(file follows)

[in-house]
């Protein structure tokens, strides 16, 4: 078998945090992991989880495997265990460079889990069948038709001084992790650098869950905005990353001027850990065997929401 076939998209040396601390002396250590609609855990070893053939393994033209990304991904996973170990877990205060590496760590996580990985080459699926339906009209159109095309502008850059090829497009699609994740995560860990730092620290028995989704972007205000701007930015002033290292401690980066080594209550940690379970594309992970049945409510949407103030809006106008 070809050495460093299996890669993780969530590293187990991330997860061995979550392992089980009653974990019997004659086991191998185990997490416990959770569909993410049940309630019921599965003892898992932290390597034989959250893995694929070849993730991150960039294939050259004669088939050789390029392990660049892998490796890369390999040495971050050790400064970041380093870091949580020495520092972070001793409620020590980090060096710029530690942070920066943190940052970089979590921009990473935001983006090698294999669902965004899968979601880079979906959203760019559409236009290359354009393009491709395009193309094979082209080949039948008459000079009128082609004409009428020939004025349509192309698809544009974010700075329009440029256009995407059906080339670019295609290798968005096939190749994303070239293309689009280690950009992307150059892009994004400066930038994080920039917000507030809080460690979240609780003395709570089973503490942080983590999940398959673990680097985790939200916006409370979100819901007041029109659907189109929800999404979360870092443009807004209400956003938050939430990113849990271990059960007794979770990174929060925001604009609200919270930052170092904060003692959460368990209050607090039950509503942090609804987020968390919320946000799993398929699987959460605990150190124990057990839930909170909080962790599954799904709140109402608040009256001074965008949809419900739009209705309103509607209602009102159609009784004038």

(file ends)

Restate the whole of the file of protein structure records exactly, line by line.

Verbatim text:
[in-house]
């Protein structure tokens, strides 16, 4: 078998945090992991989880495997265990460079889990069948038709001084992790650098869950905005990353001027850990065997929401 076939998209040396601390002396250590609609855990070893053939393994033209990304991904996973170990877990205060590496760590996580990985080459699926339906009209159109095309502008850059090829497009699609994740995560860990730092620290028995989704972007205000701007930015002033290292401690980066080594209550940690379970594309992970049945409510949407103030809006106008 070809050495460093299996890669993780969530590293187990991330997860061995979550392992089980009653974990019997004659086991191998185990997490416990959770569909993410049940309630019921599965003892898992932290390597034989959250893995694929070849993730991150960039294939050259004669088939050789390029392990660049892998490796890369390999040495971050050790400064970041380093870091949580020495520092972070001793409620020590980090060096710029530690942070920066943190940052970089979590921009990473935001983006090698294999669902965004899968979601880079979906959203760019559409236009290359354009393009491709395009193309094979082209080949039948008459000079009128082609004409009428020939004025349509192309698809544009974010700075329009440029256009995407059906080339670019295609290798968005096939190749994303070239293309689009280690950009992307150059892009994004400066930038994080920039917000507030809080460690979240609780003395709570089973503490942080983590999940398959673990680097985790939200916006409370979100819901007041029109659907189109929800999404979360870092443009807004209400956003938050939430990113849990271990059960007794979770990174929060925001604009609200919270930052170092904060003692959460368990209050607090039950509503942090609804987020968390919320946000799993398929699987959460605990150190124990057990839930909170909080962790599954799904709140109402608040009256001074965008949809419900739009209705309103509607209602009102159609009784004038």